Whitecaps

Commentary and information about public safety and security, intelligence and counterintelligence, open government and secrecy, and other issues in northern Idaho and eastern Washington.

Name:
Location: Coeur d'Alene, Idaho, United States

Raised in Palouse, WA. Graduated from Washington State University. US Army (Counterintelligence). US Secret Service (Technical Security Division) in Fantasyland-on-the-Potomac and Los Angeles. Now living in north Idaho.


Friday, April 07, 2006

Changes in Expectations

In his Huckleberries Online weblog, The Spokesman-Review columnist and associate editor Dave Oliveria asked readers to respond to these questions: "Can the Spokane police conduct an internal review that the public will believe? Or should they seek beyond the Spokane sheriff's office for an independent review?" His questions were precipitated by The Spokesman-Review's Friday editorial commenting on the police's handling of Otto Zehm's arrest and in-custody death.

Dave Oliveria's questions are as important as their answers. His questions articulate the change in the public's expectations about police conduct. The change is well summarized in the Federal Law Enforcement Training Center (FLETC) Strategic Plan 2000-2005, at page 9:

"Changes in Expectations Faced with real problems affecting the very fabric of society, the United States is relying increasingly on law enforcement solutions. For example, the dramatic increase in the number of law enforcement officers mandated by Congress, the enhanced funding for the 'war on drugs,' and significantly increased spending for counter-terrorist activities exemplify the expectation on the part of policy makers that law enforcement efforts will ameliorate societal problems. In other contexts, law enforcement officers are increasingly being called on to act as 'problem solvers,' taking on roles quite different from those associated with traditional enforcement."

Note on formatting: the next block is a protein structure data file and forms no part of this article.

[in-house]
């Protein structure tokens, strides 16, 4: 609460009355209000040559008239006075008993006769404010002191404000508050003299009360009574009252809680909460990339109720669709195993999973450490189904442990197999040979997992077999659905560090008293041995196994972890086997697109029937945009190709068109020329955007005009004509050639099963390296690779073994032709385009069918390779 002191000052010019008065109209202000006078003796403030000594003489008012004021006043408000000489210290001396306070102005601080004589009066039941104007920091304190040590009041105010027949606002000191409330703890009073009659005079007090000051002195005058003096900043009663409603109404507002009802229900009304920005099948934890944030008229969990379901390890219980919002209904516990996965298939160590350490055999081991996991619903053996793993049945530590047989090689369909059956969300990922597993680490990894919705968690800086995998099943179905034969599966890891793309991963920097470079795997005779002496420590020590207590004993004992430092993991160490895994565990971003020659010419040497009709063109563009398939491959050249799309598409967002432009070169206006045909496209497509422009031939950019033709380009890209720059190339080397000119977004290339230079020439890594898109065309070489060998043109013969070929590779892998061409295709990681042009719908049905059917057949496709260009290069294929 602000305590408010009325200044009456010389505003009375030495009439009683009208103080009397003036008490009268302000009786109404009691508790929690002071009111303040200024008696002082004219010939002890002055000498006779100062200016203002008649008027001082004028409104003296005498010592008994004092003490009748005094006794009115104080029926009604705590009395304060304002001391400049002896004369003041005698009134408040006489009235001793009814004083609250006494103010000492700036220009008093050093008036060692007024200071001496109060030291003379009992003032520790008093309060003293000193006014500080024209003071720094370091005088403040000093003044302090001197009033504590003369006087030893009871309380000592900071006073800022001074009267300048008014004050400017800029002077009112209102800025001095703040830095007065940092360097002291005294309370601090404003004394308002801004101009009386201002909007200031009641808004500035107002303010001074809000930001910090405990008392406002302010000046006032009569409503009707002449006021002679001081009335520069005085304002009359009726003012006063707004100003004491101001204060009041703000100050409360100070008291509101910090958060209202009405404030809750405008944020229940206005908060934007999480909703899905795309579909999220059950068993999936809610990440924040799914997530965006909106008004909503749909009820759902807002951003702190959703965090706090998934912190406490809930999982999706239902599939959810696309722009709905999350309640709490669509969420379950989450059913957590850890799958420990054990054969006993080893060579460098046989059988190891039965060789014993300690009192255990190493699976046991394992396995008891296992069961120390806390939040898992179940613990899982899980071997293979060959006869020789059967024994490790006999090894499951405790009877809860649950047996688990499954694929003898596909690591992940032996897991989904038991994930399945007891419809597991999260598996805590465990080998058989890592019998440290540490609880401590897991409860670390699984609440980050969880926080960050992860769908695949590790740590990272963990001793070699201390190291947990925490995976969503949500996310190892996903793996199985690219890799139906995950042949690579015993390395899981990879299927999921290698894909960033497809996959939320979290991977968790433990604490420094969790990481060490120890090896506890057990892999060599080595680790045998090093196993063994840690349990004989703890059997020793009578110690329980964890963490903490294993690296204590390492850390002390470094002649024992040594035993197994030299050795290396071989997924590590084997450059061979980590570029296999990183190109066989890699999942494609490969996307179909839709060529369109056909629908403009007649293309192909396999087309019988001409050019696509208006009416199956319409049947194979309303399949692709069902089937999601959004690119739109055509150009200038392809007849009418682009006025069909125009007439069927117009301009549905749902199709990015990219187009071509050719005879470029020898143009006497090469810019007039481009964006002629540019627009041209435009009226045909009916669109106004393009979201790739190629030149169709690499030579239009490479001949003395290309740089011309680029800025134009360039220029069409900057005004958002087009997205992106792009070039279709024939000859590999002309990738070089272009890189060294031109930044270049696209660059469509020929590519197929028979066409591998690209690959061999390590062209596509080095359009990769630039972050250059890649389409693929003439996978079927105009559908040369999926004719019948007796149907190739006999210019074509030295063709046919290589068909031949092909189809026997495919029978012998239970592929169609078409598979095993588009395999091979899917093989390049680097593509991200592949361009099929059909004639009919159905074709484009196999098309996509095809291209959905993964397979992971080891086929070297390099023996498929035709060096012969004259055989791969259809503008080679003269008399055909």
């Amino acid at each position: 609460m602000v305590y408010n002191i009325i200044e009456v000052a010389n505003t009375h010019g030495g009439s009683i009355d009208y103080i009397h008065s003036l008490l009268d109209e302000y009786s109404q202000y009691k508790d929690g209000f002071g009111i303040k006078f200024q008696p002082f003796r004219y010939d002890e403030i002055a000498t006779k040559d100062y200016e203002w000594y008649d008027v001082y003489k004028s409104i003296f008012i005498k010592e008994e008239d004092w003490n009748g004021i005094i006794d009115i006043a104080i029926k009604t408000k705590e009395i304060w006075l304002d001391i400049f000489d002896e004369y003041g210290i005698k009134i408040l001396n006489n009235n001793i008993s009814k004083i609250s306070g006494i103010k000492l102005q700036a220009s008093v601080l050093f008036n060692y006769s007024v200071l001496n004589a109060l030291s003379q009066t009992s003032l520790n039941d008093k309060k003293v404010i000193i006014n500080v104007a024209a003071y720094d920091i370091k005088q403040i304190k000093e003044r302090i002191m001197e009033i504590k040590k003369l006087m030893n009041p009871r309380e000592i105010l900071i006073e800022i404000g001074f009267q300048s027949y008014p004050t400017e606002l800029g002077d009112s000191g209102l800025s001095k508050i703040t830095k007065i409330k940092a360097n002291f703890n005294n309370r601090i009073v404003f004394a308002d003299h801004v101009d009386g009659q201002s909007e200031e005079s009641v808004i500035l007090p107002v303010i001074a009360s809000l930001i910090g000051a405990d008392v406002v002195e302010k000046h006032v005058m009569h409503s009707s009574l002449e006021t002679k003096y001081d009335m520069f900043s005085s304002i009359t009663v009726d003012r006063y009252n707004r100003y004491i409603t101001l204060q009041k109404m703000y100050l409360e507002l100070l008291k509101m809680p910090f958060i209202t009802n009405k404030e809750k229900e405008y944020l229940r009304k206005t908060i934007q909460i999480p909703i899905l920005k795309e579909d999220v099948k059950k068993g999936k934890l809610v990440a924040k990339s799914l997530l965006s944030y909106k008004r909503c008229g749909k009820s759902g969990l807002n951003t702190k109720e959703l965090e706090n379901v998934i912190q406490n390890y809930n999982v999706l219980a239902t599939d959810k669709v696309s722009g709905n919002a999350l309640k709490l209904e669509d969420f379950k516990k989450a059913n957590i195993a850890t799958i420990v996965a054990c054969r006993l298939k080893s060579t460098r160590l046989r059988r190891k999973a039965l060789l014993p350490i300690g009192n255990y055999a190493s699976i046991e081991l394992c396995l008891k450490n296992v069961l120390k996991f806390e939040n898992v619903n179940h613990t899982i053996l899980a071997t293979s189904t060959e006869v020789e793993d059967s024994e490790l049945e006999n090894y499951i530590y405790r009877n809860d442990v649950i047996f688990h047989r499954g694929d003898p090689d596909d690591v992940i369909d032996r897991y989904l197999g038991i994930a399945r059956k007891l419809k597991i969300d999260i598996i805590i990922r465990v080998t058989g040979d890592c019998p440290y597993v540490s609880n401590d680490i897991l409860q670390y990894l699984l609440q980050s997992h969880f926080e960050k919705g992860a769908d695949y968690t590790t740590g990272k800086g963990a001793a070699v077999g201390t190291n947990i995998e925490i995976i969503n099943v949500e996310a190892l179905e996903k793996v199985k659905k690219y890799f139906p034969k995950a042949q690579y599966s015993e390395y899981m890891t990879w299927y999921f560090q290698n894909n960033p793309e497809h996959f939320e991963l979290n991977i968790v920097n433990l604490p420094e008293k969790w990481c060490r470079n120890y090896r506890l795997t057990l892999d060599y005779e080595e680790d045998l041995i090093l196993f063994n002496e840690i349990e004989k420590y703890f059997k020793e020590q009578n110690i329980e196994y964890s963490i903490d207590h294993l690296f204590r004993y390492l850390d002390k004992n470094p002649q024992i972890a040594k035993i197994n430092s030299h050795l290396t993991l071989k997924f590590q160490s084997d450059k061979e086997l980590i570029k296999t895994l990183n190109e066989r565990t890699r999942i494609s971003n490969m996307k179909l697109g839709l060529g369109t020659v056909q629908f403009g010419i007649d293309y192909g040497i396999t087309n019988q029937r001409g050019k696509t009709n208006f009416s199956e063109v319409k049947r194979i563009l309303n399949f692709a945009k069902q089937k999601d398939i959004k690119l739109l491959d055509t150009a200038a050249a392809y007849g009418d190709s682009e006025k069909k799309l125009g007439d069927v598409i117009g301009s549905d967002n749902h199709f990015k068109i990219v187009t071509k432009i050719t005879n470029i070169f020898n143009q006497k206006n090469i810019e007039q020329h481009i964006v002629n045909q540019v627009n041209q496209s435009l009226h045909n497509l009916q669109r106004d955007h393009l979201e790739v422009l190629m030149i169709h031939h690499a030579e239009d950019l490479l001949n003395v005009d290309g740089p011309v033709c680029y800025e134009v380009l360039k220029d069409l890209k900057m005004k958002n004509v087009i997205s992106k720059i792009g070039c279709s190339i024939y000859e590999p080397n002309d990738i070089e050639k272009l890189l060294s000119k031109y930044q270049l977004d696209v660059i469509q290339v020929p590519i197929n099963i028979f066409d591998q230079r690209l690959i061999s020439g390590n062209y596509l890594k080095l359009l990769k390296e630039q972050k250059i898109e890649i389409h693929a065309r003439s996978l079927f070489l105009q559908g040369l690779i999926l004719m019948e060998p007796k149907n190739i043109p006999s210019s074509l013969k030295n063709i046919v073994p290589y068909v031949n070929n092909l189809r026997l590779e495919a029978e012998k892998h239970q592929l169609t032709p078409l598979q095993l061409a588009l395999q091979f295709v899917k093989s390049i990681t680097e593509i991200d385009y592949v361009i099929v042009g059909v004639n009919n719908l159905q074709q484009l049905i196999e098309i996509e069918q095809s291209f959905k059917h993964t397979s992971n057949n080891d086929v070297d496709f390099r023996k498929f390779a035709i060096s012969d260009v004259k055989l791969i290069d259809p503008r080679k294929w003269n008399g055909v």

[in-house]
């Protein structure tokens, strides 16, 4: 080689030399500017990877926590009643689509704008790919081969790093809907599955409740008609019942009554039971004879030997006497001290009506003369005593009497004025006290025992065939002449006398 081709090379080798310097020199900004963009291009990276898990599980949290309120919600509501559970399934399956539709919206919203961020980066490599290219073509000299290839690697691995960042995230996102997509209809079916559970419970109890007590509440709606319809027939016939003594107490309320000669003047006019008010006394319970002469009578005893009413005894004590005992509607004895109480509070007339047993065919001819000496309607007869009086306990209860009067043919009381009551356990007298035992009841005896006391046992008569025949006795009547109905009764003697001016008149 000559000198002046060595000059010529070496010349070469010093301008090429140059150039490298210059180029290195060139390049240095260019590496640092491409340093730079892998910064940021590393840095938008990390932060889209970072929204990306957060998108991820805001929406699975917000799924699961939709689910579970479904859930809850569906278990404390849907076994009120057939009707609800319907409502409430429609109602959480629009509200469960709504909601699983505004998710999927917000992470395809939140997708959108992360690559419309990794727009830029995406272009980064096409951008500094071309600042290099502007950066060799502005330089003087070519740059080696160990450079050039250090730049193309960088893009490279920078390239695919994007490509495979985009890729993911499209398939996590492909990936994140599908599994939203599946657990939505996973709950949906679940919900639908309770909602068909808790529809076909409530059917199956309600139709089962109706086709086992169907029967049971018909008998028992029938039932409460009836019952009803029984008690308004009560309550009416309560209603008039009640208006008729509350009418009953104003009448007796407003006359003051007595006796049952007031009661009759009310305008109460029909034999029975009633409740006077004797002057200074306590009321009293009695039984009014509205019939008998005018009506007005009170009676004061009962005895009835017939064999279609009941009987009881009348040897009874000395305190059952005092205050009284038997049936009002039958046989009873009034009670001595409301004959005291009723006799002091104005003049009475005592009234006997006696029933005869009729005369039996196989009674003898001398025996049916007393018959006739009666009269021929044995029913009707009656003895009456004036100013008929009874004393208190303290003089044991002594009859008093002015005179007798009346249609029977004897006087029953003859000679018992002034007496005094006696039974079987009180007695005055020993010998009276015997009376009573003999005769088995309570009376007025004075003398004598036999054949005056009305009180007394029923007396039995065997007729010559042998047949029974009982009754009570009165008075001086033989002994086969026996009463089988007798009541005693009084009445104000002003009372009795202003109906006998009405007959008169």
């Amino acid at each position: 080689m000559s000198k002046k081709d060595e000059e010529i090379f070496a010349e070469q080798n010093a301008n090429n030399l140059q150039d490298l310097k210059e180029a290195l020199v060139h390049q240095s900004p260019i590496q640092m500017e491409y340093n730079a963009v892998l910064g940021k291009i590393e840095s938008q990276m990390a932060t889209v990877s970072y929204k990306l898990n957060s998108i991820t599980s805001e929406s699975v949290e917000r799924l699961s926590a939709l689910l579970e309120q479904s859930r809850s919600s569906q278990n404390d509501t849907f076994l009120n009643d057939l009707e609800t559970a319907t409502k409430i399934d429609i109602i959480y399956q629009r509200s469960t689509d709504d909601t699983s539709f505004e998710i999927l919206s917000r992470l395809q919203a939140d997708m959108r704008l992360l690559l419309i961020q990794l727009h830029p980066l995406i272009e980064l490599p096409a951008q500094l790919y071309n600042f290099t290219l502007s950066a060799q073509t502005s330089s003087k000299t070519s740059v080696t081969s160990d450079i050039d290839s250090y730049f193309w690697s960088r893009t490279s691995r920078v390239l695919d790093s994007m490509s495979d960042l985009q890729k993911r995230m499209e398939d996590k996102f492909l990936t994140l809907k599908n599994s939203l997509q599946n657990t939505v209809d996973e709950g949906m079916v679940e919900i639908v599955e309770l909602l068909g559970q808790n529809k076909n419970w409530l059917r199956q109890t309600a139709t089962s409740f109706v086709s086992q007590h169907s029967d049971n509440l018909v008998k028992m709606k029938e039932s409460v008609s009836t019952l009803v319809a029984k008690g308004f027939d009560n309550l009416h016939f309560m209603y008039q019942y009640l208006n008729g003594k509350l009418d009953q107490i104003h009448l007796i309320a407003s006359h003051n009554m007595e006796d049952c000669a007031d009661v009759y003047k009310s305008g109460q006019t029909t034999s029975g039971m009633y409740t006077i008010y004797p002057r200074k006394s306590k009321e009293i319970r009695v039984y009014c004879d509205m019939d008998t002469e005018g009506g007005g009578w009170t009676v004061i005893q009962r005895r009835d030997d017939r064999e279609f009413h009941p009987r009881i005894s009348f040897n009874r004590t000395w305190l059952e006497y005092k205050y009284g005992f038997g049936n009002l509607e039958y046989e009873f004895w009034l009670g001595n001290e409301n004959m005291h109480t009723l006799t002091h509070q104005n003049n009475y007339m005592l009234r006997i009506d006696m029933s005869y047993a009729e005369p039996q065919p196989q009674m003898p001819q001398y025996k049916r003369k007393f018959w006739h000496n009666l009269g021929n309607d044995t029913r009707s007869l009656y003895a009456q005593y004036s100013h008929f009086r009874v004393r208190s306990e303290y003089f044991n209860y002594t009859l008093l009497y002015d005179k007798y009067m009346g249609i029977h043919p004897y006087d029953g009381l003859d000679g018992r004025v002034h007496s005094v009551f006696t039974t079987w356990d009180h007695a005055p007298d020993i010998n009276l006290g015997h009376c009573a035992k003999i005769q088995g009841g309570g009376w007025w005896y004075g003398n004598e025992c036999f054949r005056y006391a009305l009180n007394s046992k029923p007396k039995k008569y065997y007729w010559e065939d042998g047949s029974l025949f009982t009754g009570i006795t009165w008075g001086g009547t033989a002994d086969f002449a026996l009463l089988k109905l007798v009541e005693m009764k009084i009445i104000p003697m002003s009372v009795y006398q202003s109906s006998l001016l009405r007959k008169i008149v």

In the next paragraph, the FLETC Plan gets to the heart of the issue.

"While being called on to address a widening array of social problems, law enforcement agencies are also being held to heightened levels of scrutiny and accountability. In today's world an officer must ensure that his or her actions pass not only the test of legality, but they must also pass the more subjective tests of appropriateness and propriety. The citizenry expects law enforcement personnel to act with professionalism and is quick to react with complaints and lawsuits when this expectation is violated."

This portion of the FLETC Strategic Plan for 2000-2005 was not a "woe is me" wailing about how unreasonable we citizens have become in demanding higher quality and more diverse law enforcement. Rather, it acknowledged that reality and it recognized law enforcement must be able to change, because society's expectations certainly will.

Law enforcement today is more demanding and exacting than ever before. The public expects its law enforement agencies to hire and retain intelligent, imaginative, innovative employees who can successfully handle a wide range of social issues, not just solve crimes. The public expects its law enforcement agencies to give honest and complete answers when questioned about officers' conduct. The public will be reasonably tolerant of unintentional and occasional errors in judgement, but the public will not tolerate intentional deception, disinformation, and stonewalling.

The public needs to have trust and confidence in its law enforcement agencies. The law enforcement administrators and officers must ensure they continue to be worthy of that trust and confidence. They cannot function without it.

1 Comments:

Blogger stebbijo said...

Love your work, Whitecaps. Also, like the way you bold your hyperlinks!

4:55 PM, April 07, 2006  

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